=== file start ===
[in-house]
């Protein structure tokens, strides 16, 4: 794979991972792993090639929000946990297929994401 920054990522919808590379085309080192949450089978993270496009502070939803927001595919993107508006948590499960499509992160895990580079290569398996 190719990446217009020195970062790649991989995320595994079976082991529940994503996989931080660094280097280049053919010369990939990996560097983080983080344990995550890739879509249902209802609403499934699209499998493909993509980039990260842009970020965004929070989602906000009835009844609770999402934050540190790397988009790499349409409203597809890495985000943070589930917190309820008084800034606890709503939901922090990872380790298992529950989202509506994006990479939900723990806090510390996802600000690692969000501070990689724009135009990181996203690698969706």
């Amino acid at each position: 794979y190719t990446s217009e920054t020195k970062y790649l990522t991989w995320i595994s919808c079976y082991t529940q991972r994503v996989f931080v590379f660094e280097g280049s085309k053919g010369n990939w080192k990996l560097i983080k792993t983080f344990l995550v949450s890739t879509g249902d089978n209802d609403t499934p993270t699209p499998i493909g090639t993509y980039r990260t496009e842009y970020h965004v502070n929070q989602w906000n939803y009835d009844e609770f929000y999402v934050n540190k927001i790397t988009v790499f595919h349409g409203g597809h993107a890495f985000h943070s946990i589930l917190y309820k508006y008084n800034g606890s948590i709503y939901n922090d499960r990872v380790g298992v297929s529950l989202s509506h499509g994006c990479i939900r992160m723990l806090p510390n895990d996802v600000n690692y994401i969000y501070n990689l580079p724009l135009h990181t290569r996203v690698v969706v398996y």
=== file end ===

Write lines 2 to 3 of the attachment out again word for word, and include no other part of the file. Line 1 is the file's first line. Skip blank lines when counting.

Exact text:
């Protein structure tokens, strides 16, 4: 794979991972792993090639929000946990297929994401 920054990522919808590379085309080192949450089978993270496009502070939803927001595919993107508006948590499960499509992160895990580079290569398996 190719990446217009020195970062790649991989995320595994079976082991529940994503996989931080660094280097280049053919010369990939990996560097983080983080344990995550890739879509249902209802609403499934699209499998493909993509980039990260842009970020965004929070989602906000009835009844609770999402934050540190790397988009790499349409409203597809890495985000943070589930917190309820008084800034606890709503939901922090990872380790298992529950989202509506994006990479939900723990806090510390996802600000690692969000501070990689724009135009990181996203690698969706």
């Amino acid at each position: 794979y190719t990446s217009e920054t020195k970062y790649l990522t991989w995320i595994s919808c079976y082991t529940q991972r994503v996989f931080v590379f660094e280097g280049s085309k053919g010369n990939w080192k990996l560097i983080k792993t983080f344990l995550v949450s890739t879509g249902d089978n209802d609403t499934p993270t699209p499998i493909g090639t993509y980039r990260t496009e842009y970020h965004v502070n929070q989602w906000n939803y009835d009844e609770f929000y999402v934050n540190k927001i790397t988009v790499f595919h349409g409203g597809h993107a890495f985000h943070s946990i589930l917190y309820k508006y008084n800034g606890s948590i709503y939901n922090d499960r990872v380790g298992v297929s529950l989202s509506h499509g994006c990479i939900r992160m723990l806090p510390n895990d996802v600000n690692y994401i969000y501070n990689l580079p724009l135009h990181t290569r996203v690698v969706v398996y």